Observations inspire new John Butler Trio album



The John Butler Trio perform tonight at the Phoenix Concert Theatre.


It’s a shame John Butler doesn’t rule the planet, it might be a better place if he did.


You could surmise, however, that after a listen to his latest release Grand National, the front man of the award-winning folk/roots/jam trio of the same name would never accept such power. The Pinjarra, Australia native truly belongs to the Earth, not the other way round: Fused with eclectic, indigenous world beats and tones, Grand National’s shrewd, progressively minded observations deride racism and the U.S. government’s apathy towards hurricane Katrina victims, among other issues.

So even though he ‘s taken part in “green” concerts like Boston’s recent EarthFest, anti-poverty campaign Make Poverty History, and donated cash to up-and-coming Australian artists, is Butler a committed activist? He doesn’t think so.

“I’m more of an activist for common sense and respect than anything else,” he says. “The environment and human rights are just part of that. We’re one people. We can’t get by without each other.”

Butler comes honestly by his music and viewpoints — many of which he frames on tracks Fire In The Sky, Gov Did Nuthin’, Devil Running and Good Excuse. Growing up in Western Australia, Butler honed his craft on his grandfather’s 1930s dobro guitar which he inherited at age 16. Before moving down under with his family at age 11, he spent his early childhood in Los Angeles, where he says he saw discrimination first-hand.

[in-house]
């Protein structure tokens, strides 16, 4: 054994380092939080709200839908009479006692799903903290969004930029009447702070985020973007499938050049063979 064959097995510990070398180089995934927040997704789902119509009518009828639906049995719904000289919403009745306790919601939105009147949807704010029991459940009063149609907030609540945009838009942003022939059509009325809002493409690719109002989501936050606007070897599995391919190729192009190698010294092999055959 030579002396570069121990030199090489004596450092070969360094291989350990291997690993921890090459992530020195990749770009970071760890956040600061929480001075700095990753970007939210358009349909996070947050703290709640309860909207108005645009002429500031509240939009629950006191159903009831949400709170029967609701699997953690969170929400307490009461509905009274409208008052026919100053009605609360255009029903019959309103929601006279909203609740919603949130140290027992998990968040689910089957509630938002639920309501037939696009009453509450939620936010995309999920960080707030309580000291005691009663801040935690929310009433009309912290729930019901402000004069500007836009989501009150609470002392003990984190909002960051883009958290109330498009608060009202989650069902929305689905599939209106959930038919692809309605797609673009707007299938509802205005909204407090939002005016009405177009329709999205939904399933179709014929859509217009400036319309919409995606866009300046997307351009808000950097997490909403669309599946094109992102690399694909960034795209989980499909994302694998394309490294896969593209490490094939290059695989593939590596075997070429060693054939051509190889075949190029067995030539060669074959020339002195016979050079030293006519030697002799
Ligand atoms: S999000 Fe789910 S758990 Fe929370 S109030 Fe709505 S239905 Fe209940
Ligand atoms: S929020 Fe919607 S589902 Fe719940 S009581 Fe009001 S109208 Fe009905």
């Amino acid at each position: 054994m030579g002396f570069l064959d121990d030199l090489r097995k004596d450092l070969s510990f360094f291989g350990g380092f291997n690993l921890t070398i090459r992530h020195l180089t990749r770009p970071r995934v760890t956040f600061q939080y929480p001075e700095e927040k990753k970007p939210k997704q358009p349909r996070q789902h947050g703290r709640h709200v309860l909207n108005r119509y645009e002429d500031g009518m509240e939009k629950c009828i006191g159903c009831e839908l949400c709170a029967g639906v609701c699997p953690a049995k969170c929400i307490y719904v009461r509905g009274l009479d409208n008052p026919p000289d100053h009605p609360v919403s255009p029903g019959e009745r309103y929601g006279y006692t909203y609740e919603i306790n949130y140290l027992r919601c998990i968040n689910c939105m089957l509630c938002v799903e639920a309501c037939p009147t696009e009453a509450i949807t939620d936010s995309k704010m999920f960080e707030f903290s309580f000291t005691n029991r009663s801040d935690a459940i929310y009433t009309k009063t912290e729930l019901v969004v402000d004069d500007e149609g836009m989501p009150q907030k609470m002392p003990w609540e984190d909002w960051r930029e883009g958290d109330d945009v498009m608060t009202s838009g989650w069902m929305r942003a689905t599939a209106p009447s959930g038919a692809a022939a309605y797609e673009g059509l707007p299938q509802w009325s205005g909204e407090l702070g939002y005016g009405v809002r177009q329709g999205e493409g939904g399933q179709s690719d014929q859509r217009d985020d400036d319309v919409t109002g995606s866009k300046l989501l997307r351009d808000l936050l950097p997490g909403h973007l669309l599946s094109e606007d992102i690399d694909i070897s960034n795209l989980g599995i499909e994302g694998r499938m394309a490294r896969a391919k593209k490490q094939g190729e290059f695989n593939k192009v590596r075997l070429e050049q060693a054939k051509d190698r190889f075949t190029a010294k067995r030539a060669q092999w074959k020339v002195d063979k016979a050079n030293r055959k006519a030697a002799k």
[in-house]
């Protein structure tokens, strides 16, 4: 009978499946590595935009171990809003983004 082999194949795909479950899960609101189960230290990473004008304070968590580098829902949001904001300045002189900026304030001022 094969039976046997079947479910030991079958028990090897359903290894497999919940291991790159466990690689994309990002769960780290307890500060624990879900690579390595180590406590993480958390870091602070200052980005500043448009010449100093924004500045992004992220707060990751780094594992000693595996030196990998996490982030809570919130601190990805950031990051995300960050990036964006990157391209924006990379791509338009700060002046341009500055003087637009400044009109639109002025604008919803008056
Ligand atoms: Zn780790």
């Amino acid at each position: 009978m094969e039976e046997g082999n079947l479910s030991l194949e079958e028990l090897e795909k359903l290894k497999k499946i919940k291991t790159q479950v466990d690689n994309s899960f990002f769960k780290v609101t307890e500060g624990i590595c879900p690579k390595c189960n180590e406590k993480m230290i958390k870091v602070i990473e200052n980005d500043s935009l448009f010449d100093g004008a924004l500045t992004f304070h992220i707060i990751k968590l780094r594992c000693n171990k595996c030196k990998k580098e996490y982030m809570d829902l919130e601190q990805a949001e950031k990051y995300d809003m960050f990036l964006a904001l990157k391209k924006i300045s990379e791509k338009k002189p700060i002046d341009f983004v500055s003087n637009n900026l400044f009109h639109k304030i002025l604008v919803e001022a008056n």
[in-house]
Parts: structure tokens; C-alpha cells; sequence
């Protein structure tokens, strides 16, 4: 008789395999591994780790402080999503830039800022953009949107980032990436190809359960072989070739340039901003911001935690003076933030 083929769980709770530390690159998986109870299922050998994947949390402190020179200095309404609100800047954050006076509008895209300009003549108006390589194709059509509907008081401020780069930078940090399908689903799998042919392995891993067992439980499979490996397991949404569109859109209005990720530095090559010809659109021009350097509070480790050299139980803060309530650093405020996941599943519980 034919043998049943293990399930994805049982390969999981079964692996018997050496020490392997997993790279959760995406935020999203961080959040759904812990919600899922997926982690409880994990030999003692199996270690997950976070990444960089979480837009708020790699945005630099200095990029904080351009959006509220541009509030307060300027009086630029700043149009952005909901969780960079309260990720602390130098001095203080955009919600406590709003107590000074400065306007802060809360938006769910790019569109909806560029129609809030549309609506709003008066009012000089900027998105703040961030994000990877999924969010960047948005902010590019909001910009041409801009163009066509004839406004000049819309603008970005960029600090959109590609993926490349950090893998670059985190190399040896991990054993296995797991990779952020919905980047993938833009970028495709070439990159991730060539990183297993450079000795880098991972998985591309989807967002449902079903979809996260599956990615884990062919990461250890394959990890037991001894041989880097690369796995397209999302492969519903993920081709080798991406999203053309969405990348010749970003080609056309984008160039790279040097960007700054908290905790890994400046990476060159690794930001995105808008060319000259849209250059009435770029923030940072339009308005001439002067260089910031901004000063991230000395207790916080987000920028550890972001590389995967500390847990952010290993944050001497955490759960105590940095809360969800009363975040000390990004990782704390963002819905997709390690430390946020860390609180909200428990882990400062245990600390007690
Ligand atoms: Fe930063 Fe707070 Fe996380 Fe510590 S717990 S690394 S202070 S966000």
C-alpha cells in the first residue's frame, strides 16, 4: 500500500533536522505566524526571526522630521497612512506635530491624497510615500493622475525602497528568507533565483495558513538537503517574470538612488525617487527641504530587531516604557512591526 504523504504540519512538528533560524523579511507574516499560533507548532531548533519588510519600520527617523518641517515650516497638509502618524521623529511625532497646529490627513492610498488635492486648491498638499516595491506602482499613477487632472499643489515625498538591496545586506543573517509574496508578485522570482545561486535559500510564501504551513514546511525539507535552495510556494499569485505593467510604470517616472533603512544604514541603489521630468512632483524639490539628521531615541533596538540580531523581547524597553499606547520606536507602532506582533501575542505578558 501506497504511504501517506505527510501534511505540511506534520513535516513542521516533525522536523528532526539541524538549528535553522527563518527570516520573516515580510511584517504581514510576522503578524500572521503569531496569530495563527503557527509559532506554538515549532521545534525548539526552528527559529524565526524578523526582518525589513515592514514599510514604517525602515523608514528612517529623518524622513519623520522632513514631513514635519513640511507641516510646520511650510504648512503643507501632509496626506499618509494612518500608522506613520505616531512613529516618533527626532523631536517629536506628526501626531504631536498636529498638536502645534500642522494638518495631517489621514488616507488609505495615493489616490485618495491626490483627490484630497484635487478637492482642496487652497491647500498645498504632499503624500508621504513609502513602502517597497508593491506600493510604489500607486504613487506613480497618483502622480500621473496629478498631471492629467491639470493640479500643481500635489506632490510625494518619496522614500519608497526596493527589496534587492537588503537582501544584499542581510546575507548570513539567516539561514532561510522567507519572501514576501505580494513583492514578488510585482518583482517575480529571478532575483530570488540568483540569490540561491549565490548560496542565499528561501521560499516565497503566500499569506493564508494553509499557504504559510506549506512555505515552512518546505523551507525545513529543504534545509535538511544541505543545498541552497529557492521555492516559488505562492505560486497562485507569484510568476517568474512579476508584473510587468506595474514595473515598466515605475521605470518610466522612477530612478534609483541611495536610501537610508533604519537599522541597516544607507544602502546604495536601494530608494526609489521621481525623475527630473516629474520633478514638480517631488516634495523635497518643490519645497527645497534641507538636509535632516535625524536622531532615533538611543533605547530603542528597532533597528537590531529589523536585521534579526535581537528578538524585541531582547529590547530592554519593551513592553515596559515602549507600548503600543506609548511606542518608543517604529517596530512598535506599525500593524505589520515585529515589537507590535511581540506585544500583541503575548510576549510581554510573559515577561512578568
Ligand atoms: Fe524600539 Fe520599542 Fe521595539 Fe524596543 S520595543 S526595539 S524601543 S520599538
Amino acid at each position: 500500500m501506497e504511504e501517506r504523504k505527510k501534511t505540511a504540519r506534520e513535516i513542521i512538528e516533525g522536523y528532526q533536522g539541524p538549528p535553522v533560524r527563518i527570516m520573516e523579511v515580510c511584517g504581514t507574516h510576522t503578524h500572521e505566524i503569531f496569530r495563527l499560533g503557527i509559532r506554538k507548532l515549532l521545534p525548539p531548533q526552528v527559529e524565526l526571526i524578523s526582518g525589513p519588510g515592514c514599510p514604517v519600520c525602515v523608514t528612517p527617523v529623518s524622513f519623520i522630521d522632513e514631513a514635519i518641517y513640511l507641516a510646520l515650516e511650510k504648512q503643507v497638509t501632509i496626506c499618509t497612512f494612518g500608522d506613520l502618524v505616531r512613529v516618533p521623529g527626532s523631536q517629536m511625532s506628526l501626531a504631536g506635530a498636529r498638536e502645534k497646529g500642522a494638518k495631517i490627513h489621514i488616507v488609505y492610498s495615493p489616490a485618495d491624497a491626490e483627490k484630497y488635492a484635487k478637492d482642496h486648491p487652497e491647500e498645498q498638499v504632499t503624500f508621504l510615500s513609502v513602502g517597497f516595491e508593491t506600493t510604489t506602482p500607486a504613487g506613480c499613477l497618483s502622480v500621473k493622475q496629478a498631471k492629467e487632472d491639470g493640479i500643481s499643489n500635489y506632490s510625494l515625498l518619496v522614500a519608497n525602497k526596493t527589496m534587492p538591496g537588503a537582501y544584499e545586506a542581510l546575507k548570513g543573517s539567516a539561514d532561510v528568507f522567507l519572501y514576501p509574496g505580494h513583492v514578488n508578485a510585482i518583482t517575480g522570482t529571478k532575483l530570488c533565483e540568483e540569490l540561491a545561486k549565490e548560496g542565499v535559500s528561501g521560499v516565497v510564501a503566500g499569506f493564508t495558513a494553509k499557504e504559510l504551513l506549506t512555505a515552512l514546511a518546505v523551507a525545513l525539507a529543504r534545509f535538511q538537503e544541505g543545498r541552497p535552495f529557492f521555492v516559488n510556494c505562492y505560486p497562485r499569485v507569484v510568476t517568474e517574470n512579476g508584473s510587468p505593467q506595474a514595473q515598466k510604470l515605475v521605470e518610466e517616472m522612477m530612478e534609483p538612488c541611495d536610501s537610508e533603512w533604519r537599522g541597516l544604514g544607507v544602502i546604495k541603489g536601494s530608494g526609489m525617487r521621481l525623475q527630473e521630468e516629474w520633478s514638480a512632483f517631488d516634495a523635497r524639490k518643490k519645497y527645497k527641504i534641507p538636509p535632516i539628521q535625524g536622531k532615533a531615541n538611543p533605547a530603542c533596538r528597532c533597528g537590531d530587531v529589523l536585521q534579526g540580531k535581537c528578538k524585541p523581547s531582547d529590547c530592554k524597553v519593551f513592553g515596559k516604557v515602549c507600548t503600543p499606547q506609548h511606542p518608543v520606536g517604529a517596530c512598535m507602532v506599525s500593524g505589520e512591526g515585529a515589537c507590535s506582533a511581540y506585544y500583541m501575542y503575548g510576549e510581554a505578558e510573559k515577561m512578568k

“It was definitely there,” he says, “But I went to a school where white people were one of many groups. When you’re young, you don’t look at the world that way. Racism and hate are taught ... It’s spreading ignorance and aggression and it’s reinforced on the news. You see it on Fox, or in religious groups screaming against ‘homos’ or lesbians. It’s quite sad.”

Of course, the singer doesn’t let this get him down. Even though the far right takes a sound licking on the album, Butler refuses to fight fire with fire. Inspired by his two young kids, he remains optimistic about humanity.

“Me hating them makes them hate more,” he says. “You are what you think. If you believe life is bad and unsafe, that’s how you’ll live. You can give anger more energy, or you can give love more energy … Fatherhood has given me a new hope. I look at my kids and I realize that human beings are really beautiful.”